As part of the country’s single largest comprehensive data-sharing exercise on traffic patterns to improve urban mobility in the cities of Delhi, Mumbai, Bengaluru and Hyderabad, Uber Movement was launched in Bengaluru, following successful launches in Delhi and Mumbai.
Inaugurating the Bengaluru leg of this multi-city initiative, insights from Bengaluru-traffic patterns were showcased in the presence of Prof. Rajeev Gowda, Member of Parliament, Rajya Sabha
Speaking at the launch, Prof Gowda said, “The Government of Karnataka has always been innovation-friendly and will definitely embrace tools that can help enhance mobility planning in Bengaluru. By providing insights into how people get around the city, Uber Movement has the potential to further support informed policy decisions and strengthen a data-led approach to urban planning.
In this era of big data, we can extract information around traffic trends and help measure the impact of extended metro lines, first/last mile connectivity options, traffic interventions, etc. It’s good to see the private sector sharing its data publicly in the interest of solving mobility challenges cooperatively. I wish Uber Movement all the best.”
One case study, “Examining the impact of Metro on travel times in Bengaluru: Baiyappanahalli- Whitefield extension” uses data to calculate the impact of the eastern expansion of the Purple Metro Line in Bengaluru, comparing peak travel times from Bagmane tech park, Baiyappanahalli to Kadugodi, Whitefield between 1st January 2017 to 31st March 2017, against 1st January to 31st March 2018. The study points to a ~13.5 % increase in the AM peak travel time, and a slightly higher increase of ~16.4% in the PM peak travel time between the two periods, suggesting an increase in congestion on the route.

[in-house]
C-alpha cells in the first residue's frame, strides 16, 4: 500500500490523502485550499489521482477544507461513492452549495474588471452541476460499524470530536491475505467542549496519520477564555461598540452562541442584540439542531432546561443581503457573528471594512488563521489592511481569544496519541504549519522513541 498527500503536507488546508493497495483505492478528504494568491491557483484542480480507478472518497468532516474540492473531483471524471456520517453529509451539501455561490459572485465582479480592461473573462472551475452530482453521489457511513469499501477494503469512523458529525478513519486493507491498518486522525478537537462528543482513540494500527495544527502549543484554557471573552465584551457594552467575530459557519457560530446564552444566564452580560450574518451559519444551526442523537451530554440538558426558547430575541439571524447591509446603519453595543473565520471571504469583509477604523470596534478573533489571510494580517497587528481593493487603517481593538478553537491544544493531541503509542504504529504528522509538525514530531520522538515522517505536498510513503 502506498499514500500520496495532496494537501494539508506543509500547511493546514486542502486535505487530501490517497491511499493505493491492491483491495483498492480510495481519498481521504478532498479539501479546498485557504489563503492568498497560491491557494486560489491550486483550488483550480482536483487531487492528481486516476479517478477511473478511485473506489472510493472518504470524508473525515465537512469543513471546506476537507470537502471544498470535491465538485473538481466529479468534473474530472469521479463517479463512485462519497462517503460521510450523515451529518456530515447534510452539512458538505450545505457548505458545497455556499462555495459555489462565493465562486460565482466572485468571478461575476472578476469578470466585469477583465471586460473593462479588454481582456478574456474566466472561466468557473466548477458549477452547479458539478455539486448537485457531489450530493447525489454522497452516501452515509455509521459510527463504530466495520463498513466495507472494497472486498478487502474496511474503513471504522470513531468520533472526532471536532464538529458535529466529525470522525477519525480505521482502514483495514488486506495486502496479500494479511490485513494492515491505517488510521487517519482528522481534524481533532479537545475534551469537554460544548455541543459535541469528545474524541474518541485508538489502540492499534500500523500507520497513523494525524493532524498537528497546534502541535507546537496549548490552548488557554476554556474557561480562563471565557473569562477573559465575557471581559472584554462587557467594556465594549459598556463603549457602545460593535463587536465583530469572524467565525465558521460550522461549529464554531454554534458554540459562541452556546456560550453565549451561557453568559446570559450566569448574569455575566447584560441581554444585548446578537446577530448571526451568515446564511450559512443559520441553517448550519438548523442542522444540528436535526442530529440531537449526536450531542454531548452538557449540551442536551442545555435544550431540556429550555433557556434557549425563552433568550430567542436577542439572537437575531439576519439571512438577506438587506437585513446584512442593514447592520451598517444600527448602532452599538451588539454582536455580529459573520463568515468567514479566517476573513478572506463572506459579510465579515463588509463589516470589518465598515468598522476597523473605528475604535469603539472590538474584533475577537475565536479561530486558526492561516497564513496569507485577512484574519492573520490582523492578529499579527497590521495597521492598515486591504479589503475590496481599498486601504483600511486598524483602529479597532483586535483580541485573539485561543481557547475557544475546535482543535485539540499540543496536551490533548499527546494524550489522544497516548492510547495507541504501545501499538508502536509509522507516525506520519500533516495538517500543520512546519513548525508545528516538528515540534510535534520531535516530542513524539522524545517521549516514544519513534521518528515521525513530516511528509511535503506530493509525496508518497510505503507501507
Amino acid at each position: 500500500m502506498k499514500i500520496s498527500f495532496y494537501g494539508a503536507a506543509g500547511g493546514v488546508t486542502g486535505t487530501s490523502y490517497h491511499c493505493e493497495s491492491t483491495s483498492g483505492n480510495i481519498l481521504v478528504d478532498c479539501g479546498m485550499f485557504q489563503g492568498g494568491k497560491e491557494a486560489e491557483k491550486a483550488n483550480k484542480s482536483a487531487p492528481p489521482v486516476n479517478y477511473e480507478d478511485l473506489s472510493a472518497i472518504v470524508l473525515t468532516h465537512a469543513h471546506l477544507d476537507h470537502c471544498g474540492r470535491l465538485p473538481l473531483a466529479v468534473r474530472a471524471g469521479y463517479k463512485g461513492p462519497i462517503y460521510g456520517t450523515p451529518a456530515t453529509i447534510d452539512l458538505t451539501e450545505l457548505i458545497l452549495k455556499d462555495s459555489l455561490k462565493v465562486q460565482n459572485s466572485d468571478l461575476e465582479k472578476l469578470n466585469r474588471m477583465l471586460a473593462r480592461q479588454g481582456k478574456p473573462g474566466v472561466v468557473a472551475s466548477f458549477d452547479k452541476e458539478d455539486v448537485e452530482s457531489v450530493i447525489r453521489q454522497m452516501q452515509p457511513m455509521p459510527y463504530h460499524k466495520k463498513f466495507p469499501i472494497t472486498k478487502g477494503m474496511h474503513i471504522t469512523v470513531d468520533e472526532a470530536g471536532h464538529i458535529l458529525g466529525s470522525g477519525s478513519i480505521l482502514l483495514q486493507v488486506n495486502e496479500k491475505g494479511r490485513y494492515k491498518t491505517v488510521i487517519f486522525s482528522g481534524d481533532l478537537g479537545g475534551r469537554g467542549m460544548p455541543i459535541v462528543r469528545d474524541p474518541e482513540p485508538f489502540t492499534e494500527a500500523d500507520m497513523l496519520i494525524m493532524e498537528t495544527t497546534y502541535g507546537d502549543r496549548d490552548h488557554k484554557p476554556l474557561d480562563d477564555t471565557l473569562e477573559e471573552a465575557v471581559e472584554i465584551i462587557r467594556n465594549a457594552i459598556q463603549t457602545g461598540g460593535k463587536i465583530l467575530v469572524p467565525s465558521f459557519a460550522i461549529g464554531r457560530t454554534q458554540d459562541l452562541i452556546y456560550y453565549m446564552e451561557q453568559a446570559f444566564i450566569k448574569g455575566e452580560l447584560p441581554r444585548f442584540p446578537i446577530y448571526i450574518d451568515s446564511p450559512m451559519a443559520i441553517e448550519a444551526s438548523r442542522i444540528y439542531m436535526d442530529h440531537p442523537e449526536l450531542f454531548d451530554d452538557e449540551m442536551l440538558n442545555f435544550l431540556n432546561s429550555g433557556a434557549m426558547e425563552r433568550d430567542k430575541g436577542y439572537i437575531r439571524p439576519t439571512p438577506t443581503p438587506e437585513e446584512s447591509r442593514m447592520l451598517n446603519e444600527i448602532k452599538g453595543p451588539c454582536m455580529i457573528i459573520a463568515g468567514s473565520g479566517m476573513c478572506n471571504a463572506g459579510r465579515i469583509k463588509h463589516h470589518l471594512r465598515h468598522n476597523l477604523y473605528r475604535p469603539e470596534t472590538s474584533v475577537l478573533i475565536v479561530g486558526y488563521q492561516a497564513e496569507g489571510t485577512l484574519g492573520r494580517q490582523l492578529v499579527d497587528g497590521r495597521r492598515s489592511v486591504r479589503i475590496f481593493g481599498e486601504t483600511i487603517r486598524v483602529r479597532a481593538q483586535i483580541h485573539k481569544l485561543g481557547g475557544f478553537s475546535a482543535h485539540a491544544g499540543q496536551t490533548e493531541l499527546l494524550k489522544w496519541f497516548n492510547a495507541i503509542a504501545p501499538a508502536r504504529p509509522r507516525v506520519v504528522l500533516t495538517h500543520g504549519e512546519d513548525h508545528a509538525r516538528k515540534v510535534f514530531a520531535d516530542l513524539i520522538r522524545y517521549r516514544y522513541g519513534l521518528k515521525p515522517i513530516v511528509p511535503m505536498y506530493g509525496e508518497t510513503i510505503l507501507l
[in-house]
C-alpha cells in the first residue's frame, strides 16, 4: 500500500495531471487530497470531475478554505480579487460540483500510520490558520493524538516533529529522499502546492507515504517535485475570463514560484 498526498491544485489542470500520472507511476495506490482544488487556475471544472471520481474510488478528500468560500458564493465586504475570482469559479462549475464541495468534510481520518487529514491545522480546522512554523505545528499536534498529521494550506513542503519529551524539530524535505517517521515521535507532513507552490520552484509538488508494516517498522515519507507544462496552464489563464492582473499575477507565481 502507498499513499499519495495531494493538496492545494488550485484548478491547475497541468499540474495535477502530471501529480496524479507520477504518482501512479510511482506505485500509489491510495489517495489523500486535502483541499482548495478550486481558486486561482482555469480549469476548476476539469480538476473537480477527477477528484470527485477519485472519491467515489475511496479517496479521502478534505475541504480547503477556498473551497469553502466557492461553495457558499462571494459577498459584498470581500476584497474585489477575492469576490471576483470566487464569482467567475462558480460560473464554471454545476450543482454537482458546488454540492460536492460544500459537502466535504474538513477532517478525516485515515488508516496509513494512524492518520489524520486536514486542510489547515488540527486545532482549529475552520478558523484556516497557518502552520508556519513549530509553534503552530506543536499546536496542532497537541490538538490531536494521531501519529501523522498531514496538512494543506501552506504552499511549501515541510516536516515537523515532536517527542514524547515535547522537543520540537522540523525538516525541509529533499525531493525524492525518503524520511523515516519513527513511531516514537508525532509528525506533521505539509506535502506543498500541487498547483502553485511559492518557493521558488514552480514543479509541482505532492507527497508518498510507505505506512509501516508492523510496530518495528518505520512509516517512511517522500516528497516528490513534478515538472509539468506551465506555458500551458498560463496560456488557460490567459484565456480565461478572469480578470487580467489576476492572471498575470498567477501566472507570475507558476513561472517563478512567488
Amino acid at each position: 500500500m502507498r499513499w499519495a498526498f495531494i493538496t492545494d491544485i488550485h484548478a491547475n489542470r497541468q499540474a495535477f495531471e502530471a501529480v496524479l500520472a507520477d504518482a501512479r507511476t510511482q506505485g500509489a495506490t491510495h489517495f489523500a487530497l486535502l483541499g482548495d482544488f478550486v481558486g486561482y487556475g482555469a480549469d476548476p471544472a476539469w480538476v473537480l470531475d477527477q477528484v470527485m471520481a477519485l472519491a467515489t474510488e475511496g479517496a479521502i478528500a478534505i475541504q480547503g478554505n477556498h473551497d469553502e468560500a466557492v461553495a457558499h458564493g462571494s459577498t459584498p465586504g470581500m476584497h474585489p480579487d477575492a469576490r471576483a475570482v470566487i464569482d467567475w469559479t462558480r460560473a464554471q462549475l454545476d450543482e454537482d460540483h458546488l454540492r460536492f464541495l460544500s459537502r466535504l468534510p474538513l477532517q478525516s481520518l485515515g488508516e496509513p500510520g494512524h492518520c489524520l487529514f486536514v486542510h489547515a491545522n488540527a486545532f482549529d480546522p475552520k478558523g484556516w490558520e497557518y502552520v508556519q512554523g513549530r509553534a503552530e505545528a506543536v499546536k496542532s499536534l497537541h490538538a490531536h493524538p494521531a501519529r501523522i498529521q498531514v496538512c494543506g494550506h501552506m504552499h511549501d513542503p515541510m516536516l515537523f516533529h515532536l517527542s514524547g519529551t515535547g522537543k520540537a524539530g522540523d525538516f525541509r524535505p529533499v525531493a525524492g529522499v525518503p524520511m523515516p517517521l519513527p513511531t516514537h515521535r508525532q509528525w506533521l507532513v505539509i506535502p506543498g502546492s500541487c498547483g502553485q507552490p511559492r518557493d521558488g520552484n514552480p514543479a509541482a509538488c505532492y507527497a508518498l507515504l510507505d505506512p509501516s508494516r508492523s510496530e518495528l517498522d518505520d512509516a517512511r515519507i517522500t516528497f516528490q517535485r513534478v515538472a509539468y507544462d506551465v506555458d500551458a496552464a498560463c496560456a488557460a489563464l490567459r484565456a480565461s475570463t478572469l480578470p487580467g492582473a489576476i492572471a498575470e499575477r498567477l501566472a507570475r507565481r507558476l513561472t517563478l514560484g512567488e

The data observes a significant difference in the peak travel times during the weekdays as compared to the weekend, with weekday AM travel time being nearly 57% more than the weekend. Interestingly, the study also estimates that the average travel time in the first quarter of 2020 will be upwards of 57 minutes.
After a detailed analysis, the tool reveals that post the expansion of the metro line, there will be a ~21% decrease in travel time between the areas near both ends of the metro route, hinting at potential solutions to incentivize multiple last-mile and first-mile connectivity options alongside the metro to smoothen overall travel times.
Besides a reduction in travel time, there will also be an expected reduction in stress, noise pollution and carbon emissions in the city, suggests the study. What’s interesting is that the data approximates a reduction in the cost of travel as well through low-cost last and first mile options as compared to that on-road, depending on the cost of fuel at that time.
Christian Freese, Uber spokesperson said, “Through sustained efforts by our mapping team, we have been able to gather large amounts of traffic and congestion data for Bengaluru. We are excited to launch this platform and its benefits for Bengalureans to encourage better infrastructure, city planning and data driven policy solutions that will utilize technology to make the city more efficient. Together with the government, civil society and other stakeholders, we aim to continue playing a key role in solving for urban mobility challenges in Bengaluru.”
Other data sets from Uber Movement reveal interesting insights on travel time during peak hours. Peak hour traffic in major Indian cities like Delhi, Mumbai, Bengaluru and Kolkata almost doubles the travel time along some popular routes. Similarly, data reveals an adverse impact on travel times during festivals. The study showcased a 30% increase in travel time between Vasant Kunj to Lajpat Nagar during Dhanteras (October 17, 2017) in Delhi and over 20% hike in travel time throughout the capital.
According to an April 2018 study by consulting firm, Boston Consulting Group (BCG) titled, “Unlocking Cities: The impact of ridesharing across India”, traffic congestion during peak hours in four major cities — Delhi, Mumbai, Bengaluru and Kolkata — costs the economy a whopping $22 billion annually. Further, on average, travellers in Delhi, Mumbai, Bengaluru, and Kolkata spend 1.5 hours more on their daily commutes than their counterparts in other Asian cities during peak traffic times.
In fact, peak-hour congestion, which implies the additional time taken during peak traffic to travel a given distance, in these four Indian cities is estimated at 149%, much higher than the Asian average of 67%.